The Carolina Forest post office and all of Conway Medical Center were open as normal Friday after a 46-year-old man reported he received a threatening letter with a white powder inside and drove himself to the hospital, authorities said.
An investigation into the incident continued Friday and anyone with information about it can call the Horry County Police Department at 843-915-5350 or the local FBI office.
After testing, the powder was deemed be non-toxic, non-explosive and not dangerous, Horry County police Lt. Raul Denis said. The incident took about eight hours and the post office and hospital resumed their normal operations after 10 p.m. Thursday.
No one was hurt during the incident.
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It began about 2 p.m. Thursday after the man drove himself to Conway Medical Center and reported he had been contaminated with white powder that was possibly dangerous, Denis said. The man reported he received a threatening letter with the substance inside.
Authorities locked down the hospital, isolated the man and began their decontamination process, said Julie Rajotte, Conway Medical Center spokeswoman.
Horry County police and other authorities also went to the Carolina Forest post office and quarantined employees and people there because the man reported he received the letter at the branch and left the envelope with some powder inside there, Denis said.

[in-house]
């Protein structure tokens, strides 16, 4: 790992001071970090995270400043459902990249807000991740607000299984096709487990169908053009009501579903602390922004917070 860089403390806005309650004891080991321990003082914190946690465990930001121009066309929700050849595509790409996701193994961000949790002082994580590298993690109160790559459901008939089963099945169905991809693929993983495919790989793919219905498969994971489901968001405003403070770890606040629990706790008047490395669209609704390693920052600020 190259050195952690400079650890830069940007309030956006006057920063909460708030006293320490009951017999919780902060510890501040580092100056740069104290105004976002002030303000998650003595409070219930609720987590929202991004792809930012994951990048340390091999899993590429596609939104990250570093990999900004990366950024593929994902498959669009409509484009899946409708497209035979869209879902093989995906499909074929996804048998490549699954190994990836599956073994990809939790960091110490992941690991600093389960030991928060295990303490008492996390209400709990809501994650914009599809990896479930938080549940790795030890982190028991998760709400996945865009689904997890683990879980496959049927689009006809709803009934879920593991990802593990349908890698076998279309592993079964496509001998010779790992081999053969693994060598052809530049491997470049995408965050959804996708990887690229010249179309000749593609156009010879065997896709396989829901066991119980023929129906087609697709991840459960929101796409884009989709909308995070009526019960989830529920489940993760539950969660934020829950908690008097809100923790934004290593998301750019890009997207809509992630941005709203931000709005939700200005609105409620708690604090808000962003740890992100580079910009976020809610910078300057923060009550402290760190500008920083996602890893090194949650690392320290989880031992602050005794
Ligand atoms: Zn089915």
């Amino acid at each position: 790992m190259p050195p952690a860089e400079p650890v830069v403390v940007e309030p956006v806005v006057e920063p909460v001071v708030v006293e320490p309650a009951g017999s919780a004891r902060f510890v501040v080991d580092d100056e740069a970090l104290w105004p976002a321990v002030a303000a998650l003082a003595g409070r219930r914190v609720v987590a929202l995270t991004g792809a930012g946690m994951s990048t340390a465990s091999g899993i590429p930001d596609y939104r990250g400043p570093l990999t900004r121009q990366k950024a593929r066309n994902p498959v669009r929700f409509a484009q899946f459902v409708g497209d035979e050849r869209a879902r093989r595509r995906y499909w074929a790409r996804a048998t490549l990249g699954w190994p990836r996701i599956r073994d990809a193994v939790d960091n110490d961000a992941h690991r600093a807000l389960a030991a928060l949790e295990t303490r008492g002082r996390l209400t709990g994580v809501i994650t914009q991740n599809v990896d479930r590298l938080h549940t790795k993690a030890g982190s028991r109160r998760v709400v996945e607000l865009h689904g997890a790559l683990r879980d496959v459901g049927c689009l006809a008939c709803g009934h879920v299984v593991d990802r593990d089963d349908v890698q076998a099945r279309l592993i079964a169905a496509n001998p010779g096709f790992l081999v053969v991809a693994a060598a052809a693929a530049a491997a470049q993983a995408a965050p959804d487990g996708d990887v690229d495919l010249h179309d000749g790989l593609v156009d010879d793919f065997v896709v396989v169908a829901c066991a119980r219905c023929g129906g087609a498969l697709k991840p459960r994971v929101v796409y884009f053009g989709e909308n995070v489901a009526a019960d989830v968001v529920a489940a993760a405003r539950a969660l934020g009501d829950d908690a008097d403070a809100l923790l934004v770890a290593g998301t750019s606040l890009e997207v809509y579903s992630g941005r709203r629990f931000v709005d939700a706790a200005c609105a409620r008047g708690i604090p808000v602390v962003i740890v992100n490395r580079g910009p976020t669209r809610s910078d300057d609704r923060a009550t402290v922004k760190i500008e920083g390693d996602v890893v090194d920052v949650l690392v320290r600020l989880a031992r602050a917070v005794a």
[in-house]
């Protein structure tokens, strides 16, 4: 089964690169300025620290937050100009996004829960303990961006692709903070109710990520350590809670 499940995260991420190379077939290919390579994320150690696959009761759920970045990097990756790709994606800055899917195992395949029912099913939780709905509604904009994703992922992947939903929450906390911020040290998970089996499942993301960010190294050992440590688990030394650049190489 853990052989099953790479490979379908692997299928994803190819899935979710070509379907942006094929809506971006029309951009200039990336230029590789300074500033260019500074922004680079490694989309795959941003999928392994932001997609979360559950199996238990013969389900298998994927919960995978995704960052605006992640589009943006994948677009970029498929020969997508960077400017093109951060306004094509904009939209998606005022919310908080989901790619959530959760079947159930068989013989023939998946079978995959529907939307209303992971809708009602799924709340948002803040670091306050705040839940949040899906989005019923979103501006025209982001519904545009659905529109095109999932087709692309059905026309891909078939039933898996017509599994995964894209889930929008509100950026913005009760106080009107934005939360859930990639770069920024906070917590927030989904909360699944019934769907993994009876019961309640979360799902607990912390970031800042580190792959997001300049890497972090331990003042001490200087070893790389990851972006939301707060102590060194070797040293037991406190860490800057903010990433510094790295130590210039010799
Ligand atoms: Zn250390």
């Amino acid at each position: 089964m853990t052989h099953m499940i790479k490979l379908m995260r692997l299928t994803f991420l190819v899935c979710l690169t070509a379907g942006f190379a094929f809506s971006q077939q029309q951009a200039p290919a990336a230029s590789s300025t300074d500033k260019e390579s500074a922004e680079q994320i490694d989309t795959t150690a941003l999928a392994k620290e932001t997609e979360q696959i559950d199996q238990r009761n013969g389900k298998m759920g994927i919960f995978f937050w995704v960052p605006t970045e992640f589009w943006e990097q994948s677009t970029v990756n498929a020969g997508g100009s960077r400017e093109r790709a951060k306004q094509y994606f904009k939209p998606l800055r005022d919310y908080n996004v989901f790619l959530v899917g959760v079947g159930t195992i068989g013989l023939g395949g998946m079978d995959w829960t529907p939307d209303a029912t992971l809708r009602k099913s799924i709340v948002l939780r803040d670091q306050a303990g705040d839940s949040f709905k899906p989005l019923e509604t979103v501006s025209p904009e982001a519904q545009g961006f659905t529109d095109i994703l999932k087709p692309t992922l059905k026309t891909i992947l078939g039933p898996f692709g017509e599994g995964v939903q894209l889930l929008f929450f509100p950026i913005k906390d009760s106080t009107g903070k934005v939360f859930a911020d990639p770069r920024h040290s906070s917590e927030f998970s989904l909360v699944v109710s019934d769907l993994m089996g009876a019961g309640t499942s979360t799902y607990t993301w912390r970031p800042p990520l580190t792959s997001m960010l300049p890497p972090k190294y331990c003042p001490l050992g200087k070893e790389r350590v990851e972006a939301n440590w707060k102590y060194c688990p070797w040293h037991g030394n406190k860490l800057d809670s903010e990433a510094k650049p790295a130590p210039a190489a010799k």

An exam of the man at the hospital found no visible symptoms and he was monitored and in stable condition during the incident, Rajotte said. No other patients were at risk, but entrances to the hospital’s emergency room, ambulance and patient services entrances were blocked during the incident.
Emergencies and ambulances were diverted to the north tower of the hospital during the incident.
“We appreciate the public’s patience during this time, as well as the individual’s prompt action to his possible exposure,” Rajotte said. “We would also like to express our appreciation to all of the agencies involved ... for quickly responding to and reporting on the safety of our patients and our community.”
In addition to numerous local authorities from Horry County, Conway, Myrtle Beach and the hospital, the state’s National Guard 43rd Weapons of Mass Destruction Civil Support Team from Columbia, agents with the State Law Enforcement Division, the FBI and the U.S. Postal Service responded to the incident.
Anyone with information about the incident or the letter can call a local FBI office or the Horry County Police Department.